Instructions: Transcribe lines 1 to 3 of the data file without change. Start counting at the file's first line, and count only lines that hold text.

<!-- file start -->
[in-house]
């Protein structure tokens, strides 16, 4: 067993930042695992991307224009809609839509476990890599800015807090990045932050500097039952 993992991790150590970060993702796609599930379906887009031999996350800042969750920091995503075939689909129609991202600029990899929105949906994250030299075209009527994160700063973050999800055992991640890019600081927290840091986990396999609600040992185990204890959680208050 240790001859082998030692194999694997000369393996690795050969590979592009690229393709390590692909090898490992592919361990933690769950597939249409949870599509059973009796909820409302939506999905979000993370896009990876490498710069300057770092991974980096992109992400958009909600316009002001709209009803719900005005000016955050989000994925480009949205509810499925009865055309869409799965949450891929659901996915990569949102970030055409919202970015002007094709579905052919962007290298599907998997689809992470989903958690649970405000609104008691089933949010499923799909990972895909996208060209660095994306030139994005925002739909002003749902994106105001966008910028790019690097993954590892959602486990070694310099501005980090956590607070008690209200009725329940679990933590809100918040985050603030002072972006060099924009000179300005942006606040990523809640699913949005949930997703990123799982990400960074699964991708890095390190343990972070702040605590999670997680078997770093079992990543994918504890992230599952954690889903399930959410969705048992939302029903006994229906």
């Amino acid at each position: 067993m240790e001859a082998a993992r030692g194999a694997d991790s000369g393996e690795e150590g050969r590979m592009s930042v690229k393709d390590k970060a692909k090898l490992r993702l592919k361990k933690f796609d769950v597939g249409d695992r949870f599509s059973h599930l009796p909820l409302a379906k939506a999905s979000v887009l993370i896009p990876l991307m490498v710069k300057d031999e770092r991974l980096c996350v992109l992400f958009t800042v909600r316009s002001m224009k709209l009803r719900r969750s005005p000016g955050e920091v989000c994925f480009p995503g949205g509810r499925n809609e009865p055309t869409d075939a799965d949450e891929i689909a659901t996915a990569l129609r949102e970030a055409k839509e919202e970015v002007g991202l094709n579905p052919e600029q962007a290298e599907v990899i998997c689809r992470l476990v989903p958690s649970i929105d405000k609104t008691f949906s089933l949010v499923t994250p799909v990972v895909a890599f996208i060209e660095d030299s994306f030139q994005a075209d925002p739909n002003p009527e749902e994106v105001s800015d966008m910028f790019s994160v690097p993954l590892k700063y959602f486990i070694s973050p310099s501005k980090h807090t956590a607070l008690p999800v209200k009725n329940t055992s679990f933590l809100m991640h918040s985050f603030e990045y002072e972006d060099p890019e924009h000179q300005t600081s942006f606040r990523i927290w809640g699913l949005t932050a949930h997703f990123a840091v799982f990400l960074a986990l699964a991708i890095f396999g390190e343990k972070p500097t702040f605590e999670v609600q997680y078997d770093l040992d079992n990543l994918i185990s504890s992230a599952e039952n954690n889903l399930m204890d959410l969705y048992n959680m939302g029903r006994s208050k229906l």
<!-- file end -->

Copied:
[in-house]
């Protein structure tokens, strides 16, 4: 067993930042695992991307224009809609839509476990890599800015807090990045932050500097039952 993992991790150590970060993702796609599930379906887009031999996350800042969750920091995503075939689909129609991202600029990899929105949906994250030299075209009527994160700063973050999800055992991640890019600081927290840091986990396999609600040992185990204890959680208050 240790001859082998030692194999694997000369393996690795050969590979592009690229393709390590692909090898490992592919361990933690769950597939249409949870599509059973009796909820409302939506999905979000993370896009990876490498710069300057770092991974980096992109992400958009909600316009002001709209009803719900005005000016955050989000994925480009949205509810499925009865055309869409799965949450891929659901996915990569949102970030055409919202970015002007094709579905052919962007290298599907998997689809992470989903958690649970405000609104008691089933949010499923799909990972895909996208060209660095994306030139994005925002739909002003749902994106105001966008910028790019690097993954590892959602486990070694310099501005980090956590607070008690209200009725329940679990933590809100918040985050603030002072972006060099924009000179300005942006606040990523809640699913949005949930997703990123799982990400960074699964991708890095390190343990972070702040605590999670997680078997770093079992990543994918504890992230599952954690889903399930959410969705048992939302029903006994229906």
């Amino acid at each position: 067993m240790e001859a082998a993992r030692g194999a694997d991790s000369g393996e690795e150590g050969r590979m592009s930042v690229k393709d390590k970060a692909k090898l490992r993702l592919k361990k933690f796609d769950v597939g249409d695992r949870f599509s059973h599930l009796p909820l409302a379906k939506a999905s979000v887009l993370i896009p990876l991307m490498v710069k300057d031999e770092r991974l980096c996350v992109l992400f958009t800042v909600r316009s002001m224009k709209l009803r719900r969750s005005p000016g955050e920091v989000c994925f480009p995503g949205g509810r499925n809609e009865p055309t869409d075939a799965d949450e891929i689909a659901t996915a990569l129609r949102e970030a055409k839509e919202e970015v002007g991202l094709n579905p052919e600029q962007a290298e599907v990899i998997c689809r992470l476990v989903p958690s649970i929105d405000k609104t008691f949906s089933l949010v499923t994250p799909v990972v895909a890599f996208i060209e660095d030299s994306f030139q994005a075209d925002p739909n002003p009527e749902e994106v105001s800015d966008m910028f790019s994160v690097p993954l590892k700063y959602f486990i070694s973050p310099s501005k980090h807090t956590a607070l008690p999800v209200k009725n329940t055992s679990f933590l809100m991640h918040s985050f603030e990045y002072e972006d060099p890019e924009h000179q300005t600081s942006f606040r990523i927290w809640g699913l949005t932050a949930h997703f990123a840091v799982f990400l960074a986990l699964a991708i890095f396999g390190e343990k972070p500097t702040f605590e999670v609600q997680y078997d770093l040992d079992n990543l994918i185990s504890s992230a599952e039952n954690n889903l399930m204890d959410l969705y048992n959680m939302g029903r006994s208050k229906l």